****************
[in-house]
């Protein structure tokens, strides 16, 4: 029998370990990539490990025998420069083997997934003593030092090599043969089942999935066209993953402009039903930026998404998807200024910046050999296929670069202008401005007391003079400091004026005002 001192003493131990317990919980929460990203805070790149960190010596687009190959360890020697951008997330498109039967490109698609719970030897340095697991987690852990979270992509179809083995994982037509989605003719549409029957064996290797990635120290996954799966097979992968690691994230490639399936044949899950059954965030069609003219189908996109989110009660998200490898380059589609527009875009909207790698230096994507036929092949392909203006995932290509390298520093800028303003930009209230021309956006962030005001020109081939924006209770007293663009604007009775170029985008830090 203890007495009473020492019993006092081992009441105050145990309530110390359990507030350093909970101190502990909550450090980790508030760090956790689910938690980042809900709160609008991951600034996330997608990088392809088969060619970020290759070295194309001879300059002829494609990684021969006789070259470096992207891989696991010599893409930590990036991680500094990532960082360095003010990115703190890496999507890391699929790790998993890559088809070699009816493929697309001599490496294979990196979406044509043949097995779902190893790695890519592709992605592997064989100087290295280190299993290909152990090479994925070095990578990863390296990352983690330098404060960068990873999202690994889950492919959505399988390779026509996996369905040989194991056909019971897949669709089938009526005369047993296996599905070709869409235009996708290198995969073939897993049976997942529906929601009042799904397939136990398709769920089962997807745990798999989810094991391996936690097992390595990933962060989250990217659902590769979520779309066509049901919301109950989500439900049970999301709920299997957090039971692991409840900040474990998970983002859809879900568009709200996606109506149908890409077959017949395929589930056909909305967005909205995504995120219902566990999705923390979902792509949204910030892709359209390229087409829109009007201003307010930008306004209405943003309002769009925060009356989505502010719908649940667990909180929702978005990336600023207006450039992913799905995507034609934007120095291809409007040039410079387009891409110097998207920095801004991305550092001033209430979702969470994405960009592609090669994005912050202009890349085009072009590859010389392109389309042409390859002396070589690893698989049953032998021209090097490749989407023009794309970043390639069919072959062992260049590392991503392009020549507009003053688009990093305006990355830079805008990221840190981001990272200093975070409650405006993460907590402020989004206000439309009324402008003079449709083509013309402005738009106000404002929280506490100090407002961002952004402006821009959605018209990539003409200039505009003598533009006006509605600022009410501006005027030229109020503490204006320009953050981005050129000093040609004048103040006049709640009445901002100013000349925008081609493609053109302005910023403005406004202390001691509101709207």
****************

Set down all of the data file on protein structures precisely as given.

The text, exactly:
[in-house]
């Protein structure tokens, strides 16, 4: 029998370990990539490990025998420069083997997934003593030092090599043969089942999935066209993953402009039903930026998404998807200024910046050999296929670069202008401005007391003079400091004026005002 001192003493131990317990919980929460990203805070790149960190010596687009190959360890020697951008997330498109039967490109698609719970030897340095697991987690852990979270992509179809083995994982037509989605003719549409029957064996290797990635120290996954799966097979992968690691994230490639399936044949899950059954965030069609003219189908996109989110009660998200490898380059589609527009875009909207790698230096994507036929092949392909203006995932290509390298520093800028303003930009209230021309956006962030005001020109081939924006209770007293663009604007009775170029985008830090 203890007495009473020492019993006092081992009441105050145990309530110390359990507030350093909970101190502990909550450090980790508030760090956790689910938690980042809900709160609008991951600034996330997608990088392809088969060619970020290759070295194309001879300059002829494609990684021969006789070259470096992207891989696991010599893409930590990036991680500094990532960082360095003010990115703190890496999507890391699929790790998993890559088809070699009816493929697309001599490496294979990196979406044509043949097995779902190893790695890519592709992605592997064989100087290295280190299993290909152990090479994925070095990578990863390296990352983690330098404060960068990873999202690994889950492919959505399988390779026509996996369905040989194991056909019971897949669709089938009526005369047993296996599905070709869409235009996708290198995969073939897993049976997942529906929601009042799904397939136990398709769920089962997807745990798999989810094991391996936690097992390595990933962060989250990217659902590769979520779309066509049901919301109950989500439900049970999301709920299997957090039971692991409840900040474990998970983002859809879900568009709200996606109506149908890409077959017949395929589930056909909305967005909205995504995120219902566990999705923390979902792509949204910030892709359209390229087409829109009007201003307010930008306004209405943003309002769009925060009356989505502010719908649940667990909180929702978005990336600023207006450039992913799905995507034609934007120095291809409007040039410079387009891409110097998207920095801004991305550092001033209430979702969470994405960009592609090669994005912050202009890349085009072009590859010389392109389309042409390859002396070589690893698989049953032998021209090097490749989407023009794309970043390639069919072959062992260049590392991503392009020549507009003053688009990093305006990355830079805008990221840190981001990272200093975070409650405006993460907590402020989004206000439309009324402008003079449709083509013309402005738009106000404002929280506490100090407002961002952004402006821009959605018209990539003409200039505009003598533009006006509605600022009410501006005027030229109020503490204006320009953050981005050129000093040609004048103040006049709640009445901002100013000349925008081609493609053109302005910023403005406004202390001691509101709207």